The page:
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Workplace Transparency Act: A Guide to the New Illinois Law
The Workplace Transparency Act (WTA), imposing restrictions and new requirements to employers pertaining to harassment and discrimination, has become effective as of January 1, 2020. The law includes provisions for contracts and arbitration, as well as broader and modified definitions of key terms and protections and outlines a new training mandate. Highlights of the changes are outlined below:
Harassment and Discrimination Definition Now Includes Perceived Protected Status
Discrimination or harassment against a person on the basis of his or her perceived race, color, religion, national origin, ancestry, age, sex, marital status, order of protection status, disability, military status, sexual orientation, pregnancy or unfavorable discharge from military, not just actual protected status.
Working Environment Definition Not Limited to Physical Location
An intimidating or hostile working environment is now clearly states that it is not limited to the physical location of an employee’s assigned work.
Protection from Discrimination and Harassment Includes Non-Employees
Non-employees are considered contractors or consultants and, like with employees, employers are liable for harassment and discrimination.
Employer Liability for Non-Managerial and Non-Supervisory Employees
Employers are responsible for acts of discrimination by non-managerial and non-supervisory employees if the employer is aware of the misconduct and does not take reasonable corrective measures.
Disclosure Requirements of Adverse Judgements or Rulings
Employers will be required to disclose annually to the Illinois Department of Human Rights any adverse judgements or rulings on the basis of discrimination or harassment during the preceding year.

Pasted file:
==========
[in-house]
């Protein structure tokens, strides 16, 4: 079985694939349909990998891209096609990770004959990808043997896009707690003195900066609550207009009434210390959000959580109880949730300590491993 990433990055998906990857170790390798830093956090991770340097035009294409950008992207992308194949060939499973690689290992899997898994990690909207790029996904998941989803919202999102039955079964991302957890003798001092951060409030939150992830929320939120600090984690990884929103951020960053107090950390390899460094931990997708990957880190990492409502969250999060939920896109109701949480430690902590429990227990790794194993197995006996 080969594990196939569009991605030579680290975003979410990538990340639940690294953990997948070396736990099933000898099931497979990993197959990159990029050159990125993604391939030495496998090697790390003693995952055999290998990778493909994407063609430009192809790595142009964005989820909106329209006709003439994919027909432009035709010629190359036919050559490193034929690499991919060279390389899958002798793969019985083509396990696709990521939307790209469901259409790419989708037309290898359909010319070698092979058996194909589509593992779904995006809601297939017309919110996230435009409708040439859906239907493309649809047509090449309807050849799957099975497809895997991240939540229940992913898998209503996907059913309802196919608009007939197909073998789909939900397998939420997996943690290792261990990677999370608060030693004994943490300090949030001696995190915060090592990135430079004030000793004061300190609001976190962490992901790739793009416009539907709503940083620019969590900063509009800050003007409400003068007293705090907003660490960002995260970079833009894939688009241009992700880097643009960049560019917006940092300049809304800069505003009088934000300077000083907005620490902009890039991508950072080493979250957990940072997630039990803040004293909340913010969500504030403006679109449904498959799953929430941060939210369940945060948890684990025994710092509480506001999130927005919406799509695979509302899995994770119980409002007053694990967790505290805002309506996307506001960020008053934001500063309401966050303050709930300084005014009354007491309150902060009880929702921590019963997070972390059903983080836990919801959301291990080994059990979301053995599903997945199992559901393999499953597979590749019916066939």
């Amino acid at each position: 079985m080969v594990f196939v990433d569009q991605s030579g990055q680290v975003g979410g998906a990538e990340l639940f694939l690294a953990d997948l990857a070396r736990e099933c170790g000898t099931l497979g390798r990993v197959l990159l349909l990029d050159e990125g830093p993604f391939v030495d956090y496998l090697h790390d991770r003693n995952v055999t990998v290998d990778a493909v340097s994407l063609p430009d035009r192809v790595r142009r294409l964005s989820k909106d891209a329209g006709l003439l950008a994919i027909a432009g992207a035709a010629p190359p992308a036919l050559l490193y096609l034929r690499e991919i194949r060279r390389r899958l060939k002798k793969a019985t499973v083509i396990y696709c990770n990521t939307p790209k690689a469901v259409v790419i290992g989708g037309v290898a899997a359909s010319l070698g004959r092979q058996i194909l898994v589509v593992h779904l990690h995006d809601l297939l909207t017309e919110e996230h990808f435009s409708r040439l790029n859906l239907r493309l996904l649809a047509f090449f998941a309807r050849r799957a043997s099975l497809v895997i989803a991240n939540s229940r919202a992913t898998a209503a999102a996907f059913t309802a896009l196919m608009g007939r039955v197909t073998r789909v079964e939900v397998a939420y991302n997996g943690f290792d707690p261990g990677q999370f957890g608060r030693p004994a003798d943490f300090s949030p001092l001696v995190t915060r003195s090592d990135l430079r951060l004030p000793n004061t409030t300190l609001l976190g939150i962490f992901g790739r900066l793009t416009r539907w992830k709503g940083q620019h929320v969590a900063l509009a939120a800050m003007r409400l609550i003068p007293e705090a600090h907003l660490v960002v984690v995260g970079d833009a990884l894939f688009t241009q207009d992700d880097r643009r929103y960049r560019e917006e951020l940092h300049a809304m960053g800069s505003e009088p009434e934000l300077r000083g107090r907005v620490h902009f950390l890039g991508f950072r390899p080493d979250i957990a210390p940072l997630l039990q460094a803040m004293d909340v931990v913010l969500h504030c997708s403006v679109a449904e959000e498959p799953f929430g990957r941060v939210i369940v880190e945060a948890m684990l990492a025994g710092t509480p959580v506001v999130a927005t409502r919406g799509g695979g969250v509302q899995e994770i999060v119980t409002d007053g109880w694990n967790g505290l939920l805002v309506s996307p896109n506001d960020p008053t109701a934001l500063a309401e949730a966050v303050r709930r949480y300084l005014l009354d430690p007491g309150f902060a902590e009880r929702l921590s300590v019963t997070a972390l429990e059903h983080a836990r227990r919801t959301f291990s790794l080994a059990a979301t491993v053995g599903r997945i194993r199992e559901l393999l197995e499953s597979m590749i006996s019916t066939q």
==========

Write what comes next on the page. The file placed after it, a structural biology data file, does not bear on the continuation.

Noncompliance could subject employers to penalties of up to $5000 per offense.
Sexual Harassment Policy Provided to All Employees of Restaurants and Bars
Restaurants and bars are now required to provide employees with a sexual harassment policy, in writing, within the first calendar week of the employee’s employment. This policy must include:
- A prohibition of sexual harassment
- Definition of sexual harassment per the Illinois Department of Human Rights and the Civil Rights Act of 1964
- Details on reporting an allegation of sexual harassment
- An explanation of the internal complaint process
- How to contact and file a complaint with the Illinois Department of Human Rights and the US Equal Employment Opportunity Commission
- A prohibition on retaliation for reporting sexual harassment allegations
- The requirement that all employees participate in annual sexual harassment training
Annual Sexual Harassment Prevention Training
Employers are now required to provide annual sexual harassment training to all employees. At minimum, the training must:
- Define sexual harassment
- Provide examples of unlawful sexual harassment
- Summarize federal and state laws addressing sexual harassment, including available remedies to victims
- Identify employer responsibility to prevent, investigate and address sexual harassment
How Foodservice Safe can help.
- In response to the Illinois Workplace Transparency Act, Foodservice Safe offers sexual harassment training online for supervisors and employees.
Employers must provide the training for their employees annually. Non-compliance are subject to civil penalties of $500 to $5,000. Please visit www.foodservicesafe.com to register for our online program.